“I Don’t Have The Time.”
Have you said this in a meeting or a discussion with a colleague? Has this rolled off the tongue when confronted with an unexpected change, a new technology, or another initiative?
Many of us are stretched to our limits. I applaud the folks I meet who have absorbed more and more duties as staffing patterns have changed. Just recently, at a meeting of the Council of State Library Agencies in the Northeast in Cape May, NJ, I dined with librarians who were wearing many hats in their evolving institutions and working hard to meet the needs of the agencies they serve.
However, I bristle when I hear the “no time” response, because sometimes I think it’s an excuse. It’s a catch-all phrase to sidestep learning something new, improving processes, or making a needed but oh-so-scary change. It leads me to ask a question in response: What do you actually make time for?
Do you clear your schedule for the pet project you just love? Do you personally handle every detail of your favorite task or responsibility, even when in the back of your mind you realize it might be done better, quicker, faster with some changes or streamlining? Do you hide out in your office or cube furtively reading gossip blogs when the rest of your department is off for development time or training?
Time after time
If you catch yourself at these avoidance activities, stop and consider the underlying reasons. It might be a trap you’ve fallen into before and many folks you say it to are probably quick to back off or drop the discussion when you invoke the buzz of busyness. Henry Ford once said, “Most people spend more time and energy going around problems than in trying to solve them.”
Sometimes we respond with “I don’t have time” as an honest reflex and to elude the more difficult task of determining if there is something we should be giving up, or delegating, to make room for this new activity.
Other times, it may look like this: the library development staff works hard to bring a shiny new 23 Mobile Things learning program adaptation to your institution. “I don’t have time to participate,” you say as a department manager. A possible translation: “I don’t need to learn these things, I’m in management.” The research I did on the impact of Learning 2.0 style programs found that staff members take cues from the participation or lack of participation by supervisors and administration. It sets a definite tone if those in charge of the “learning organization” don’t take time to learn themselves.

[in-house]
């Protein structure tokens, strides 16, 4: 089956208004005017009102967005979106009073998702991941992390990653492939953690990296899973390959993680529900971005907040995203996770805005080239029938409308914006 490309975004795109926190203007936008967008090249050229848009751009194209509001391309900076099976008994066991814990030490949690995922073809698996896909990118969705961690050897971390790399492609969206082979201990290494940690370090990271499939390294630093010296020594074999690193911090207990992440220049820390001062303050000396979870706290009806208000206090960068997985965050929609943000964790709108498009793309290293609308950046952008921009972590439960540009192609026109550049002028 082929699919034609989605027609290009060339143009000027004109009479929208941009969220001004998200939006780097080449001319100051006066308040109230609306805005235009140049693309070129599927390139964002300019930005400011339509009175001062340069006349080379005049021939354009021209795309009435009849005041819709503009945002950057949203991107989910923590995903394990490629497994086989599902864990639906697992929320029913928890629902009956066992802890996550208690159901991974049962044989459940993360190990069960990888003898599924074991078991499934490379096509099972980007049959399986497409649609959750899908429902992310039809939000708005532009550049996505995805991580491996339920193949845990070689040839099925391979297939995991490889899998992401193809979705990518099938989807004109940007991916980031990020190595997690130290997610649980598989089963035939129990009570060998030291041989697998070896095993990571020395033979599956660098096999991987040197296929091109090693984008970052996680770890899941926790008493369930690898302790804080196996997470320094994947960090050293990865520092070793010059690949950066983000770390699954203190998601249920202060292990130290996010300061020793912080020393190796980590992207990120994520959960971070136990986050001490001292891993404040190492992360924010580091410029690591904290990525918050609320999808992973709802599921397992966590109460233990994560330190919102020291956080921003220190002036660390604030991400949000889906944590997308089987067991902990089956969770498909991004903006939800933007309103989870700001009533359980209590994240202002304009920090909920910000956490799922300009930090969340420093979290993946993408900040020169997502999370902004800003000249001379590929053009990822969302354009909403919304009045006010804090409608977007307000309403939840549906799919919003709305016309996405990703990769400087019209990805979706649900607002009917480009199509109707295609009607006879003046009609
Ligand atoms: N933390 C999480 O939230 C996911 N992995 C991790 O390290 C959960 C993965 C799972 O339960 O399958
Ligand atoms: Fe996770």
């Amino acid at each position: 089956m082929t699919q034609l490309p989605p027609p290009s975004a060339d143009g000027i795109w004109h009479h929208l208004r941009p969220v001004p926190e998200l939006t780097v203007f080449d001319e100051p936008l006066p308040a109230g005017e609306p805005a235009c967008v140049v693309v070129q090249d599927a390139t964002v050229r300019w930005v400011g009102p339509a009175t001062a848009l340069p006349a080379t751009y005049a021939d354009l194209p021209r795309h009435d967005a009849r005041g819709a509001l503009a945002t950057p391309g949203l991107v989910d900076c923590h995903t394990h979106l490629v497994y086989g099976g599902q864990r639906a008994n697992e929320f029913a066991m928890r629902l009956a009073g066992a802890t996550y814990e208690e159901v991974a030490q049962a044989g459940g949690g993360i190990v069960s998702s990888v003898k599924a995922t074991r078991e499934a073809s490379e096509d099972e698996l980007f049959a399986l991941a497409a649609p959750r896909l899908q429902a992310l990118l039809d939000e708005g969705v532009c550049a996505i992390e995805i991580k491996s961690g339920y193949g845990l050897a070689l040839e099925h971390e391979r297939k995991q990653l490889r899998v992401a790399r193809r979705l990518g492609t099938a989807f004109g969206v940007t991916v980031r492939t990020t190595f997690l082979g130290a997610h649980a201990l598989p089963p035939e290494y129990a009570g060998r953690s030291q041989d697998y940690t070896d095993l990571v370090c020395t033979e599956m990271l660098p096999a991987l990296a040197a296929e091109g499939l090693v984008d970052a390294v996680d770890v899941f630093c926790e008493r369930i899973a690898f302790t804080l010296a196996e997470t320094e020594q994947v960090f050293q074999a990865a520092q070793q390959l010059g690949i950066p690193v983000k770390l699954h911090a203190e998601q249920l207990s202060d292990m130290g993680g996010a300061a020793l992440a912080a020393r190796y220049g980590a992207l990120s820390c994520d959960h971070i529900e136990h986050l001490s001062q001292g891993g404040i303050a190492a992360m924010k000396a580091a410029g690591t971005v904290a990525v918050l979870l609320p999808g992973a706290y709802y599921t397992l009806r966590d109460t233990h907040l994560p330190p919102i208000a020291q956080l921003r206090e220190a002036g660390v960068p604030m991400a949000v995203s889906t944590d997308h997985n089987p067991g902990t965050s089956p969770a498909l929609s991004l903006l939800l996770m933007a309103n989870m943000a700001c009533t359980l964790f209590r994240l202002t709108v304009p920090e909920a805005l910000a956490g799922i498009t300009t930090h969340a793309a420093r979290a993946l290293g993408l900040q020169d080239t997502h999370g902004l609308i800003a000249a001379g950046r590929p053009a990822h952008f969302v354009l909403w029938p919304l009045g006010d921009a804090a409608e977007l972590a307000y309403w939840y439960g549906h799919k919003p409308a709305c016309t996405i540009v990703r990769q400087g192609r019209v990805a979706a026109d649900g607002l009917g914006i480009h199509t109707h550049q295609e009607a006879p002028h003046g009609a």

Moving a process online to save time sounds like a great idea, but it can become a daunting proposition if you don’t feel your tech skills are up to snuff. “My time is very important to me” might translate to a confession that learning a new system is overwhelming and that feels embarrassing. One of the best things we can do is own up to our need for time to learn, explore, and play with technologies that just might not be second nature to us. Put it out there and ask for help but also offer your guidance and expertise to those who might be lacking in those areas as well.
Clock of the heart
It may also be weariness, plain and simple. Let’s call this “Techno-fatigue,” a close cousin to the infamous Techno-stress. One more web form or one more thing to click on—and, yes, I actually heard someone say that in a meeting years ago—may be the last straw in a too-connected, too-techie workflow. Here, we might benefit from some of the mindfulness that comes with reflective practice (see “Reflective Practice,” LJ 1/14, p. 52).
Of course, we’re not really talking about tech here, we’re talking about how people respond to the demands of a constantly changing and evolving workplace.
Going forward, here’s what I hope you’ll make time for in your full and rich days: any opportunity to fine-tune skills, tech and otherwise; a chance to have a conversation with a mentor or mentee—we can learn from being both; or a frank discussion with your team about training needs, developing skills, and managing our most precious resource, the topic of this column. What can we do differently? What delivers the most impact for the minutes and hours we spend? A person’s priorities say more about him/her than most other things.
Measure what you do. Look at the time you spend on every task during your day, during your staff’s day. Where can you save?
Embrace constant change. “I have no time” is another way of saying, “I can’t change, I’m too busy.” Change allows growth, and without growth we will simply be running in circles.
One of my favorite songs reminds us that “time makes you bolder,” and maybe that’s a good thing to remember when someone requests a bit of your time. Be bold and try that new process, new learning opportunity, or new idea. Another line from that same song? “I’ve been afraid of changing….” Don’t let that happen to you.